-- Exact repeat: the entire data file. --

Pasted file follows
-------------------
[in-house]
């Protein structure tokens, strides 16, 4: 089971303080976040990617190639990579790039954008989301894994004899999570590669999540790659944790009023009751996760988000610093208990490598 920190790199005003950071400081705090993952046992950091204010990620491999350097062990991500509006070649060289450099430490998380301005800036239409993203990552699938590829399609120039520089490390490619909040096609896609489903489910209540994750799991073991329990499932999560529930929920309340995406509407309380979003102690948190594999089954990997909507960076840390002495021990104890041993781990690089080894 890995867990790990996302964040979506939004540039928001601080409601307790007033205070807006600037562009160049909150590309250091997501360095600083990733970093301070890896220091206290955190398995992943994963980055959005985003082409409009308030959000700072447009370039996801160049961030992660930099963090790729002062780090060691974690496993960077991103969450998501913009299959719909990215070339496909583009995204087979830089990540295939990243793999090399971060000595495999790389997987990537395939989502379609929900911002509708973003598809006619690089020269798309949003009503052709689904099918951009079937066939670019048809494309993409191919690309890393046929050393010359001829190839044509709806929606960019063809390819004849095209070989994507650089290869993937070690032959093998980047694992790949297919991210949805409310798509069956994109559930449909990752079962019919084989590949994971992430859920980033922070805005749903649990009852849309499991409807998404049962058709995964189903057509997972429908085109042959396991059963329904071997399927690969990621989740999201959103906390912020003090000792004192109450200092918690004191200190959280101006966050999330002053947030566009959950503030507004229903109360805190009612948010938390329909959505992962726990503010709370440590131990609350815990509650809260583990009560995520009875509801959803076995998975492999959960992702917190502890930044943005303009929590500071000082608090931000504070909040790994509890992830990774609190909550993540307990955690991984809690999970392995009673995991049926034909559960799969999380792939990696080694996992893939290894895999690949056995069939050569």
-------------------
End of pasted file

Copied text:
[in-house]
């Protein structure tokens, strides 16, 4: 089971303080976040990617190639990579790039954008989301894994004899999570590669999540790659944790009023009751996760988000610093208990490598 920190790199005003950071400081705090993952046992950091204010990620491999350097062990991500509006070649060289450099430490998380301005800036239409993203990552699938590829399609120039520089490390490619909040096609896609489903489910209540994750799991073991329990499932999560529930929920309340995406509407309380979003102690948190594999089954990997909507960076840390002495021990104890041993781990690089080894 890995867990790990996302964040979506939004540039928001601080409601307790007033205070807006600037562009160049909150590309250091997501360095600083990733970093301070890896220091206290955190398995992943994963980055959005985003082409409009308030959000700072447009370039996801160049961030992660930099963090790729002062780090060691974690496993960077991103969450998501913009299959719909990215070339496909583009995204087979830089990540295939990243793999090399971060000595495999790389997987990537395939989502379609929900911002509708973003598809006619690089020269798309949003009503052709689904099918951009079937066939670019048809494309993409191919690309890393046929050393010359001829190839044509709806929606960019063809390819004849095209070989994507650089290869993937070690032959093998980047694992790949297919991210949805409310798509069956994109559930449909990752079962019919084989590949994971992430859920980033922070805005749903649990009852849309499991409807998404049962058709995964189903057509997972429908085109042959396991059963329904071997399927690969990621989740999201959103906390912020003090000792004192109450200092918690004191200190959280101006966050999330002053947030566009959950503030507004229903109360805190009612948010938390329909959505992962726990503010709370440590131990609350815990509650809260583990009560995520009875509801959803076995998975492999959960992702917190502890930044943005303009929590500071000082608090931000504070909040790994509890992830990774609190909550993540307990955690991984809690999970392995009673995991049926034909559960799969999380792939990696080694996992893939290894895999690949056995069939050569």